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Installation Profile: All the Data that’s Fit to Transmit

Mar 1, 2008 12:00 PM, By Dan Daley

Bold AV/IT statement at newspaper headquarters.

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Moveable Type

The New York Times’ new headquarters in New York

The New York Times’ new headquarters in New York makes a bold statement for the new century with a robust IT backbone.
Photo: David Sundberg

When a famous corporation commissions a new headquarters, that new building needs to make a statement. The New York Times' new glass tower sits across the street from the eternally shabby Port Authority bus station in Manhattan — perhaps the last piece left after the Disneyfication of the grungy old Times Square, which was itself named for the paper's longtime previous location on West 43rd Street. The contrast is striking, but it's in the lobby where you'll find the definitive IT statement for the building. The hall is lined with 4.5"×8.5" vacuum-fluorescent displays — a Blade Runner-esqe vintage display technology from the 1960s. Hung from braids of wire like beads on tassels, they are constantly updated with bits and pieces from that day's newspaper — taken directly from the offices where they were written and laid out above — as well as from the Times' 150-year archive, interspersed with comments from visitors to the Times' website. (See the sidebar on p. 58 for more on this art installation, dubbed Moveable Type.)

The new building, designed by architect Renzo Piano, is massive: a little more than 1.5 million square feet of space spread over 52 floors — including 21,000ft. of retail space on the ground floor — that cost an estimated $640 million to build. David Harvey, a principal at Harvey Marshall Berling, which did the AV systems design in the Times Center auditorium, sounds a recurrent note in systems design in an age in which buildings take years to complete.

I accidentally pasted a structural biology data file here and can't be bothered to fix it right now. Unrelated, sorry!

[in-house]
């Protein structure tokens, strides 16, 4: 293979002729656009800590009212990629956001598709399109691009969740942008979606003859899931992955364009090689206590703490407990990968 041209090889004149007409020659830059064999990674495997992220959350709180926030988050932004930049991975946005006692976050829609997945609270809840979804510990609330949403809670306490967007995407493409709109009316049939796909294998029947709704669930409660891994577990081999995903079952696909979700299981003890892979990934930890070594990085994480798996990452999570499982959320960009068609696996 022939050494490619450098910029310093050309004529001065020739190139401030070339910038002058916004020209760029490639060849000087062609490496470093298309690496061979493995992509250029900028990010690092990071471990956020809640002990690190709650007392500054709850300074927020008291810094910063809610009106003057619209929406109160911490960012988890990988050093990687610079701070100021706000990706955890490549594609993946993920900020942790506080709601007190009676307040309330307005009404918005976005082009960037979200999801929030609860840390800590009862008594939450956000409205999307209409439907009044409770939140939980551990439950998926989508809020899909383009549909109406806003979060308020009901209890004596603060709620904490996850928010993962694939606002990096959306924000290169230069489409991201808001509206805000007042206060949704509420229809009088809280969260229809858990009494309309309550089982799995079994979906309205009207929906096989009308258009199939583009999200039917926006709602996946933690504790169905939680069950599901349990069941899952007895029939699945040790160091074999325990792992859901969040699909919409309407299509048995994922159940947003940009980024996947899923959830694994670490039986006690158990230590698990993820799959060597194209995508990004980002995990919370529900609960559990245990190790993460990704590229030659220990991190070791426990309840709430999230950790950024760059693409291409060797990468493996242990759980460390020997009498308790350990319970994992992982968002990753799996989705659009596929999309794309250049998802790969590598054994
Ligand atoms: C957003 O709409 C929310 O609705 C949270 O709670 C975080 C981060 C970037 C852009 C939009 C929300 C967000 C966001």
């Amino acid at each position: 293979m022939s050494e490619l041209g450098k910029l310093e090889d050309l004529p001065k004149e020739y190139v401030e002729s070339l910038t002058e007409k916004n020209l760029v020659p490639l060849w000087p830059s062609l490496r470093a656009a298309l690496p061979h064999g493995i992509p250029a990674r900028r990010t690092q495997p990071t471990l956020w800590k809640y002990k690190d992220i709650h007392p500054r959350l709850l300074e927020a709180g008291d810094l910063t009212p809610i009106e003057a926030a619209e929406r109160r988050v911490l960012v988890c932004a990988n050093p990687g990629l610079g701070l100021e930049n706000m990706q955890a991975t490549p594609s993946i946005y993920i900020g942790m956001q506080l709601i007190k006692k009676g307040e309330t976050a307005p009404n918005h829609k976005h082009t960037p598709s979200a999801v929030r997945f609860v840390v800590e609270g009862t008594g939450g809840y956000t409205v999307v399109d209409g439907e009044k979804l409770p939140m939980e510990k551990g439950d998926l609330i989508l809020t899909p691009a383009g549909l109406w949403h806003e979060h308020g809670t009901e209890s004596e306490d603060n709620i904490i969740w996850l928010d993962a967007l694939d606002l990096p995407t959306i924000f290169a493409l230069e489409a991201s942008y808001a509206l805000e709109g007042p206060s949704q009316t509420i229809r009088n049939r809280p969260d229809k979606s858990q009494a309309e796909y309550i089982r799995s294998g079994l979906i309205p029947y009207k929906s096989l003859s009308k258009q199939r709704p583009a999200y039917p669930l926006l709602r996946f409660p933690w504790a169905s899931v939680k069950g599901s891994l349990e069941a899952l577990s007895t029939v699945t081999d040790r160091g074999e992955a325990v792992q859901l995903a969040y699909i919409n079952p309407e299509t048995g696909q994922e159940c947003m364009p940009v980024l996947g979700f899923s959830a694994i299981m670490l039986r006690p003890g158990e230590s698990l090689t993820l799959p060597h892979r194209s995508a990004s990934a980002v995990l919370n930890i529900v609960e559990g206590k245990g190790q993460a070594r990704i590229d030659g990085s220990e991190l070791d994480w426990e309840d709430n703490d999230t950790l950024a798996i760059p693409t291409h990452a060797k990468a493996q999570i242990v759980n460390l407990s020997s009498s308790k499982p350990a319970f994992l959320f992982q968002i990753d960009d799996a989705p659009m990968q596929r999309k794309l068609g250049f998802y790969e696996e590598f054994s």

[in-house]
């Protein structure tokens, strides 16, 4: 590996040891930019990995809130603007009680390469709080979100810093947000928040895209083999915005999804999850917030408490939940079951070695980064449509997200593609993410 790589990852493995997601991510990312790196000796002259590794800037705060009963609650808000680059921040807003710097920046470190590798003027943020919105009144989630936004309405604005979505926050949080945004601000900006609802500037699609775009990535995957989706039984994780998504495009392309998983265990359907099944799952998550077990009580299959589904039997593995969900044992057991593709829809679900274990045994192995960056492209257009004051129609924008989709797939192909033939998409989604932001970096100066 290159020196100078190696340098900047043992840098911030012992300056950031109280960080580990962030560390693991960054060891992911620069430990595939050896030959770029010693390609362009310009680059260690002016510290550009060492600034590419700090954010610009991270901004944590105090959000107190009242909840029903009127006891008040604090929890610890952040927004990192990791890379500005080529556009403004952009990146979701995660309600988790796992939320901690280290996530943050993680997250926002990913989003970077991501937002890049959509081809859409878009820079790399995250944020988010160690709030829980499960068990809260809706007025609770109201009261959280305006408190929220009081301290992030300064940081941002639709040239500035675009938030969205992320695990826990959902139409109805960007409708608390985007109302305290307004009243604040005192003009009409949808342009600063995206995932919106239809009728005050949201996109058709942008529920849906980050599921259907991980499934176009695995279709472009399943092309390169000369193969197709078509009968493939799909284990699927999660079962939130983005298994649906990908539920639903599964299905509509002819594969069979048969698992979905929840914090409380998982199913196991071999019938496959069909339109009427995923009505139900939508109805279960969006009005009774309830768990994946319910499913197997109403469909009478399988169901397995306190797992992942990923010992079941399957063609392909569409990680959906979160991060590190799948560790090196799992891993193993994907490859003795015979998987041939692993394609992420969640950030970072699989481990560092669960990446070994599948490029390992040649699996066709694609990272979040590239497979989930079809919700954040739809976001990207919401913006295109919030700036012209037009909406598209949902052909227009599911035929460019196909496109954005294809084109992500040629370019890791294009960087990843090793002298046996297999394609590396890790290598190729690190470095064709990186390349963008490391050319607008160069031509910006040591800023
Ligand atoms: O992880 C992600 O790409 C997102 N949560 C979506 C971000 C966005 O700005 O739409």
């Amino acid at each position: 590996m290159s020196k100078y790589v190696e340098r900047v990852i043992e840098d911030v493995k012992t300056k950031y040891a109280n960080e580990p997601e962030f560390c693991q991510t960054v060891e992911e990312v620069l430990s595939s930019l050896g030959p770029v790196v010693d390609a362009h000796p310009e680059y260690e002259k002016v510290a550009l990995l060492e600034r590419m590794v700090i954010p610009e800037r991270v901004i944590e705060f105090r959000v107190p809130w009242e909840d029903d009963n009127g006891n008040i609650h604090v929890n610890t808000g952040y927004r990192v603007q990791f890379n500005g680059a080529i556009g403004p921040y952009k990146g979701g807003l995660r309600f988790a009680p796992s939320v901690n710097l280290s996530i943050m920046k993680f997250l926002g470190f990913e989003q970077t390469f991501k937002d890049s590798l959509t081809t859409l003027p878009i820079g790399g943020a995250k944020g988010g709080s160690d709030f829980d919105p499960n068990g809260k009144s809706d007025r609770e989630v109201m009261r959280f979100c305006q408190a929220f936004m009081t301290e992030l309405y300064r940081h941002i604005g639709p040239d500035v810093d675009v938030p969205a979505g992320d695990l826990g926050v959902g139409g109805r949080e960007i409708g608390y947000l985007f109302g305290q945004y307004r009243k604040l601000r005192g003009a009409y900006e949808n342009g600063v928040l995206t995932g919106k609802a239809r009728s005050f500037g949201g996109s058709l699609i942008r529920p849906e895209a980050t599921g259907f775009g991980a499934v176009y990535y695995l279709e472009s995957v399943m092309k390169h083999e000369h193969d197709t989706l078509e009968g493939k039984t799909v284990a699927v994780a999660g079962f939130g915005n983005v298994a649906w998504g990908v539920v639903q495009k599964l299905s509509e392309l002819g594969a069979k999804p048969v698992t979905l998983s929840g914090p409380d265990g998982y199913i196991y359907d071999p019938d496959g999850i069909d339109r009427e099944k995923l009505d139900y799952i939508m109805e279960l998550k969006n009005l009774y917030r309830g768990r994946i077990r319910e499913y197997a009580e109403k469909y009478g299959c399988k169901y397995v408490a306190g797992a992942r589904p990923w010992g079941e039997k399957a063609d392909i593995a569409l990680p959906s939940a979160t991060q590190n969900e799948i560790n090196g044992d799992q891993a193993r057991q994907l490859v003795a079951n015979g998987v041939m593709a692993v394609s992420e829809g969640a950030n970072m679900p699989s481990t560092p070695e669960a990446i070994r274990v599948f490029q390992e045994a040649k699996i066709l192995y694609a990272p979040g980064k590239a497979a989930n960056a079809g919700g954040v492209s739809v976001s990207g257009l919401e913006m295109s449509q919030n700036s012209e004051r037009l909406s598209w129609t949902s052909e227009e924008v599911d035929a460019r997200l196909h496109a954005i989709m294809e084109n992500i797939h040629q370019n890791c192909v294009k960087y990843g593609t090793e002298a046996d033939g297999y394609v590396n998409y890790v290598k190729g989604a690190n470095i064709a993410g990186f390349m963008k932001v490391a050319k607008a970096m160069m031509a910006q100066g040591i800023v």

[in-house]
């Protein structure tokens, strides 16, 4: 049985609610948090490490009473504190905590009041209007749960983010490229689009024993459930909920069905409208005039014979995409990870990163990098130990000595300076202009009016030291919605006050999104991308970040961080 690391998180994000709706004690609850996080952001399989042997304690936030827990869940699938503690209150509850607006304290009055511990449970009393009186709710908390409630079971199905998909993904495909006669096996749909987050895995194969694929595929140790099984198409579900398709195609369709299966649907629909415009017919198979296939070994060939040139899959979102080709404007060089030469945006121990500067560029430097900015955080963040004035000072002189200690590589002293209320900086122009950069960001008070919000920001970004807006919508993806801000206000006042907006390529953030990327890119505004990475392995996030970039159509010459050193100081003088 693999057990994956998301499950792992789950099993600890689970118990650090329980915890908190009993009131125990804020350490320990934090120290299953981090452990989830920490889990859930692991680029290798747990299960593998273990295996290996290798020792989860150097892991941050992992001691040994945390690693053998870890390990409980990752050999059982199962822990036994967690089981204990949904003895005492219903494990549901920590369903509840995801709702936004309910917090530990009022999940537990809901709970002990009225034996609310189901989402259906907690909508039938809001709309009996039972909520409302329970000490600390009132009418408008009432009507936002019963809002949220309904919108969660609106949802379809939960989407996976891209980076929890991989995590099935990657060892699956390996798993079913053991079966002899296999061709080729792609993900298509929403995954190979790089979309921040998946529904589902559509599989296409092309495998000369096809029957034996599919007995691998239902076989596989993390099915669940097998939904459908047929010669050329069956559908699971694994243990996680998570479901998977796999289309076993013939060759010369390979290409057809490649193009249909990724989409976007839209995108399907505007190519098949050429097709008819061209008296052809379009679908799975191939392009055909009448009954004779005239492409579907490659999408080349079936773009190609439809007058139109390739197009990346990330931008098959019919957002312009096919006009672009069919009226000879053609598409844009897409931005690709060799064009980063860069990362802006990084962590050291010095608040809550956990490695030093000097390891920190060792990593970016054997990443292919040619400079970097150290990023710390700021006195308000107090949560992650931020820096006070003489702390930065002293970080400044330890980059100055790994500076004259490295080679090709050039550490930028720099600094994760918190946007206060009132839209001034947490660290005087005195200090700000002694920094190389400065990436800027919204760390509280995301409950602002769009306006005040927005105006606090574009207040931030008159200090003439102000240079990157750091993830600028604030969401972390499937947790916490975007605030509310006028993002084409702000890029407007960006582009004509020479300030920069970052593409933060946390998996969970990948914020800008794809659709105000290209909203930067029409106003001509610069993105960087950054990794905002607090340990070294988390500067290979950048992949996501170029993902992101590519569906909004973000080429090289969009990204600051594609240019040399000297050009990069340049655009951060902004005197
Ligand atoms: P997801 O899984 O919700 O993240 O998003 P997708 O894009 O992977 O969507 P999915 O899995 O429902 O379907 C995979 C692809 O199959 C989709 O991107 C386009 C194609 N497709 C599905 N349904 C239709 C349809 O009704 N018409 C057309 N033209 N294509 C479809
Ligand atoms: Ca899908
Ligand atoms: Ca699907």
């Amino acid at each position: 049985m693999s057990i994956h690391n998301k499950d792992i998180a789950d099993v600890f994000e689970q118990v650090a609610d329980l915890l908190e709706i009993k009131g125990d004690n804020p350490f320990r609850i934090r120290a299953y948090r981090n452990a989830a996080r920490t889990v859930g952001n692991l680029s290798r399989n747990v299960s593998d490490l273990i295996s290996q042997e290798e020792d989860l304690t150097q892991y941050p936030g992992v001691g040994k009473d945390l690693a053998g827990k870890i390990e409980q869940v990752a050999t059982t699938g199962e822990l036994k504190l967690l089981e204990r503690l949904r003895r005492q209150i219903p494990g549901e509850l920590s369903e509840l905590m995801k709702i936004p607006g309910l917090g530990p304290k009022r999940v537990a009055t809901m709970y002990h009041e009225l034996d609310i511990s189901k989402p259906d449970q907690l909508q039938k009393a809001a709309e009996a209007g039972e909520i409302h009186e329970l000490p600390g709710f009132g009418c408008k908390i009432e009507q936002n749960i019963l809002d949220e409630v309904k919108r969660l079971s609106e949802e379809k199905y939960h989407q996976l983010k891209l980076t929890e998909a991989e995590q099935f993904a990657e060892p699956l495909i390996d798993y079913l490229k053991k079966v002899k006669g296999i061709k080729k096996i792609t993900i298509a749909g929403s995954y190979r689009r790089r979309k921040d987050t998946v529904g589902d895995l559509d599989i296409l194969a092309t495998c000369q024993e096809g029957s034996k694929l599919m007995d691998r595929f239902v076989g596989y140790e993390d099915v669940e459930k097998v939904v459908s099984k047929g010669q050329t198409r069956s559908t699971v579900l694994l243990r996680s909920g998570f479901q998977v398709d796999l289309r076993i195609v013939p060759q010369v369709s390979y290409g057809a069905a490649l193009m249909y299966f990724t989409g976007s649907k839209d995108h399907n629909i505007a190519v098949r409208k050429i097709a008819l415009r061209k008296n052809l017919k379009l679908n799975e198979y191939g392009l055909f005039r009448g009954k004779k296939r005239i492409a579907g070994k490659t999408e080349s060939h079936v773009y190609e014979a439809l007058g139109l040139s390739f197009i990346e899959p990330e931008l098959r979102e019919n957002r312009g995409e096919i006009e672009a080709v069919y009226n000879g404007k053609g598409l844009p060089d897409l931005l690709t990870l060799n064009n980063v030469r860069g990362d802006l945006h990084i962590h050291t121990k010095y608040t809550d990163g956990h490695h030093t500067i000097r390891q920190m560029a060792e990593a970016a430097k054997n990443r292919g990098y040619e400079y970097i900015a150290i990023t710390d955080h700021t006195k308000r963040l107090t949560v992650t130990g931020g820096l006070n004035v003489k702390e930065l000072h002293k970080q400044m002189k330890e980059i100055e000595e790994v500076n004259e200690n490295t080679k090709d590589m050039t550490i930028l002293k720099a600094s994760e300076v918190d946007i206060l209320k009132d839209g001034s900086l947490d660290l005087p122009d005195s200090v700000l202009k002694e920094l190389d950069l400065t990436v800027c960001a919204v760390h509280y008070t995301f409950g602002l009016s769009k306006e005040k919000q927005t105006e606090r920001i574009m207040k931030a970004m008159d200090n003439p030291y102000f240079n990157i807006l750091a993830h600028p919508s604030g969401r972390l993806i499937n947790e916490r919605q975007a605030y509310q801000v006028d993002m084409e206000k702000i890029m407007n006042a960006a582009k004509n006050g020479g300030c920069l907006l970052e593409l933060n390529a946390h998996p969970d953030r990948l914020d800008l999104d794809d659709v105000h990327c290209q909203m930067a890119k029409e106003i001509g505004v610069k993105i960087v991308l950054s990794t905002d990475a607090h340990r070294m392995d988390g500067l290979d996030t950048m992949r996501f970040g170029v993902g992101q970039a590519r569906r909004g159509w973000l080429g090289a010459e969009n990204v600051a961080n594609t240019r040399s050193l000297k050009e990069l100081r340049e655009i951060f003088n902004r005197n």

“I did my first budget for this project in 2002 [five years before the building would be finished],” he says. “When you start projects like these now, you have to budget for technology that's not even been invented yet.”

Asking a client about video formats in 2002 included VHS, at a time when that format had market parity with DVD. The compromise back then was a digital Betacam player augmented with a DVD deck and a combination of triax and fiber-optic cabling to accommodate later high-definition formats. During the design process, however, other elements changed. Internet connectivity went from Ethernet cabling to wireless, for instance, but accommodating that change was easy. Unlike the old building — where the electronics, plumbing, and air conditioning were in the ceiling — the new building has virtually nothing in the ceiling. Air conditioning comes from discreet circular floor vents (the largest under-floor air system built in New York). There is plenty of room above the ceiling tiles for lighting and AC power, and the ceiling grid never has to be reconfigured for new ducting.

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